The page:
Motorists are driving slower and walking more in a bid to save money as fuel costs continue to soar
Soaring fuel costs have forced motorists to alter their driving habits to make a tank of petrol or diesel go further.
Many are driving more slowly, braking more gently, accelerating less and walking more in an effort to cut fuel use.
Nearly half of motorists say that they are using less fuel since prices spiked to almost £2 a litre, according to a survey for The Mail on Sunday.
Some 22 per cent are driving more slowly and 18 per cent are accelerating and braking more slowly – one of the best ways to save fuel.
Fuel costs have surged to nearly £2 a litre for diesel and they are reaching that way with petrol too. Nearly half of motorists say that they are using less fuel since prices spiked, according to a survey for The Mail on Sunday
Cutting back on revving the engine and harsh braking, coupled with cutting speed, can shave a quarter off fuel bills. For motorists paying £100 a week – the cost of a tank for a family car – such tactics could save £1,560 a year.
Fast acceleration burns more fuel, with more wasted by slamming on the brakes. A car going from standstill to 30mph uses more fuel than increasing the speed from 10mph to 30mph.
Dashboards on modern cars, which can show live data on miles per gallon, also help drivers see how fuel usage can dip when, for example, slowing for a roundabout.
Matthew Poulter, a plumber from Leeds, said: ‘I can cover up to 300 miles a week so I’m really noticing the cost when I fill up my van, typically well over three figures. Since prices first started to creep up earlier this year, I have tried to drive more economically, going around 60mph on the motorway and braking more gradually.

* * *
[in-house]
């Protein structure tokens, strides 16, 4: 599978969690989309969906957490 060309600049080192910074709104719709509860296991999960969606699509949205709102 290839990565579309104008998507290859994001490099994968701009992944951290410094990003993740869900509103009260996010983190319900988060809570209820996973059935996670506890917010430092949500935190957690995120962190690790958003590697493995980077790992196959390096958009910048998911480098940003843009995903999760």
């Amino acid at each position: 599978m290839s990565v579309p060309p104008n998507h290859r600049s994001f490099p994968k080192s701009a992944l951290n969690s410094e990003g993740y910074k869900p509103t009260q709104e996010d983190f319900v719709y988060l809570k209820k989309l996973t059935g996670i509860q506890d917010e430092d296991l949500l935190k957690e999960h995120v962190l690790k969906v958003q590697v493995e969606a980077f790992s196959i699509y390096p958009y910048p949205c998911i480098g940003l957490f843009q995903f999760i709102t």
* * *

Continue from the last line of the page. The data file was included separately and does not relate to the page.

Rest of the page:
‘Driving more slowly can be a challenge during rush hour when people are in a hurry, but I’m definitely keeping an eye on this and minimising fuel consumption where I can.’
A survey for the MoS by insurers Aviva found that two in five motorists are now making fewer journeys. One in six is using buses, trains and the Tube while 13 per cent are working from home. Others are either walking or cycling.
The findings are supported by data from the satellite navigation firm TomTom which has seen the number of cars on the road fall over the last month. It said that congestion in London had fallen from 42 per cent to 41 per cent and in Liverpool from 36 per cent to 33 per cent.
Road traffic is down in every town compared with 2019.
Matthew Washer, from Aviva, said: ‘As fuel prices reach an all-time high, drivers can take some comfort in the fact that by driving more smoothly and attentively, they will not only be saving fuel and money, but helping to make the roads safer and reducing their impact on the environment.’
Motorists are also shopping round more for the best-priced petrol. Waze, a driving directions app based on live traffic updates, has seen searches for petrol stations rise a third in recent weeks.